TC2027

TC2027 Class Review

I think the method intended to use in the course was good but it has also room for improvement. Through the semester, I did the effort to keep it up with it and learned stuff but I’m not quite convinced yet if it was the best choice to learn this kind of subject.

Here are the things that I perceived from this class that could help improve it.

  • Discussions on class: I think they fell short because there was a lack of organization, we can have discussions where everyone could participate if we first preestablish the topics to be discussed on class and ask for a blog post related to certain topic before, having everyone write from different sources but also coming to the class to centralize the knowledge, learn from what others wrote about and from that coming to a conclusion would have been more effective to me.
  • Writing blog posts: It was ok to me, but I have to admit that after writing that many (20 in total throughout the course) it becomes a bit monotonous, similar to writing an essay.
  • Lab practices: I think some of them were not that well landed in accordance with the course topics. Also I would have appreciated a bit more problem-solving-challenging style kind of practices, because as I see it some of them just limited to install things but not see their actual application on real scenarios. Preparing some dynamic activity/lab practice that required us to use those tools would have been a much better approach.

Leaving aside my personal opinions from this method and class I have to admit that great blog posts (related and unrelated to the course) from great classmates came out as a result from it. The thinks I liked were using twitter and the freedom in general to write about the topics. I recognize professor Ken Bauer as one of the most available and flexible teachers out there and I respect him as the remarkable mentor he is and for the work he does to bring people together to accomplish things inside and outside ITESM.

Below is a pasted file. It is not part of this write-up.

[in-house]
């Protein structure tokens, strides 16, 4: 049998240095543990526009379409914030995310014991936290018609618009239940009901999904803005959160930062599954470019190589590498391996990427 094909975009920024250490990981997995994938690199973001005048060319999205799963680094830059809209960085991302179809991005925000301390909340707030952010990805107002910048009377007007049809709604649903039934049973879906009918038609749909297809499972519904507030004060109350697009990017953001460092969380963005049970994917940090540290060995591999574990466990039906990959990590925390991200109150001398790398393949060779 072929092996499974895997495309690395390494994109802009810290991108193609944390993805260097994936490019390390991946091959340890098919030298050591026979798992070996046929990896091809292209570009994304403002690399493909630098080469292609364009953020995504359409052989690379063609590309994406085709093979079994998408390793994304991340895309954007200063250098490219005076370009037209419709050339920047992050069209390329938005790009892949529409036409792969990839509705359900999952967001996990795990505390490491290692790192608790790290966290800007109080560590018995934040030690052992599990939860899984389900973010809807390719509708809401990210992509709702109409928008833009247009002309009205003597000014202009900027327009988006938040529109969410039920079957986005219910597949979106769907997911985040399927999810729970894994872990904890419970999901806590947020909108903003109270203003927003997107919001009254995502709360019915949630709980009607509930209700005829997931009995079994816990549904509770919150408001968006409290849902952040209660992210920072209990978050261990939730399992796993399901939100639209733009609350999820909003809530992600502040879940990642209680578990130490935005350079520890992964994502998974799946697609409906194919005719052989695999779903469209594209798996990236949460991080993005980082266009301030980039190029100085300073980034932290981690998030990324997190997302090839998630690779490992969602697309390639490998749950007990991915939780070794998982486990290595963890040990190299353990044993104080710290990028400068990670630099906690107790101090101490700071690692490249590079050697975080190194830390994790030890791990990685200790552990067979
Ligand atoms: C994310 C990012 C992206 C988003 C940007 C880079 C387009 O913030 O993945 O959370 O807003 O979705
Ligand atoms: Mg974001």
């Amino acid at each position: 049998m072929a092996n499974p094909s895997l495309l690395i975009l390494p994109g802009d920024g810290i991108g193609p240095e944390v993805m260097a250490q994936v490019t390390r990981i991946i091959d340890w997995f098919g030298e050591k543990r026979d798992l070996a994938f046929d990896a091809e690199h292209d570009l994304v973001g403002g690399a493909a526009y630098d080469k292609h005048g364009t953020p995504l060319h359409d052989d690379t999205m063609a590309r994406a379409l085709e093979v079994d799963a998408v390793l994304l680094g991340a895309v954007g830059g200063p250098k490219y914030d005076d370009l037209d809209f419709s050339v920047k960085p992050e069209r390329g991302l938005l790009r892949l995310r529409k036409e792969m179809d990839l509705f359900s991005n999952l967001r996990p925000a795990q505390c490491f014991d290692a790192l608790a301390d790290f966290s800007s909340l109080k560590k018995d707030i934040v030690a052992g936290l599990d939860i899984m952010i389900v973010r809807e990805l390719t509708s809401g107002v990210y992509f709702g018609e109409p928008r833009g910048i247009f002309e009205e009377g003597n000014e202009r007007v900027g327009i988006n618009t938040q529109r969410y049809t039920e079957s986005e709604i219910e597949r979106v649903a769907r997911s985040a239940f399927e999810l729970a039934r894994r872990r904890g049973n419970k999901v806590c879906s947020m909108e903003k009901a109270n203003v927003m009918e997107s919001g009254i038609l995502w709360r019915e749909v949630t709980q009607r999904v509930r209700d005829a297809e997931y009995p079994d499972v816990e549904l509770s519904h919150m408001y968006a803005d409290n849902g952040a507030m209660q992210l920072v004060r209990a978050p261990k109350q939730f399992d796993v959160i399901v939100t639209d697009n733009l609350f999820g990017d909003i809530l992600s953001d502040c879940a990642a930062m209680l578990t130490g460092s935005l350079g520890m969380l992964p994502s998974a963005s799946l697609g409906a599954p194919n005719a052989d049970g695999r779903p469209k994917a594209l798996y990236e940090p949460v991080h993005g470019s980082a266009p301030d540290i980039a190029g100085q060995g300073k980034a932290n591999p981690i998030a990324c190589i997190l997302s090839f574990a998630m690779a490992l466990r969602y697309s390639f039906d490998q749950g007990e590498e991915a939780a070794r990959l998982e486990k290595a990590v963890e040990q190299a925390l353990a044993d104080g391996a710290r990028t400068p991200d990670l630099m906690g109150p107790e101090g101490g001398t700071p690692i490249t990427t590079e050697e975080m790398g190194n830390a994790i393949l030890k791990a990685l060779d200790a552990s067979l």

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2 thoughts on “TC2027 Class Review

  1. Thanks Kim, this is useful feedback and aligns with changes I have decided to make for the next round. I do appreciate the feedback here.

    There is a difficult balance here. As soon as one moves too far to the “rigid/normal” way of things, it can kill the creativity and expression. I ask if the class moves more “normal”, would the amazing posts from some students have happened? We will never know since we can’t go back in time to perform that experiment. I do trust that the students that *wanted* to dig deep and learn as much as possible had that chance. The question is how much did they want it? (that is not pointed at you Kim, don’t take it that way. You have a great post here that opens the discussion).

    I like David’s post over here:
    “Más que nada porque en clases convencionales, todos tienen miedo de preguntar o participar, pero al volverlo un flip classroom, hay más libertad.”

    That goes to my point of giving freedom is difficult to do just partially. Where is the right balance? That is the real question.

    Keep being awesome. I look forward to see where all of you go in life moving forward.

    Like

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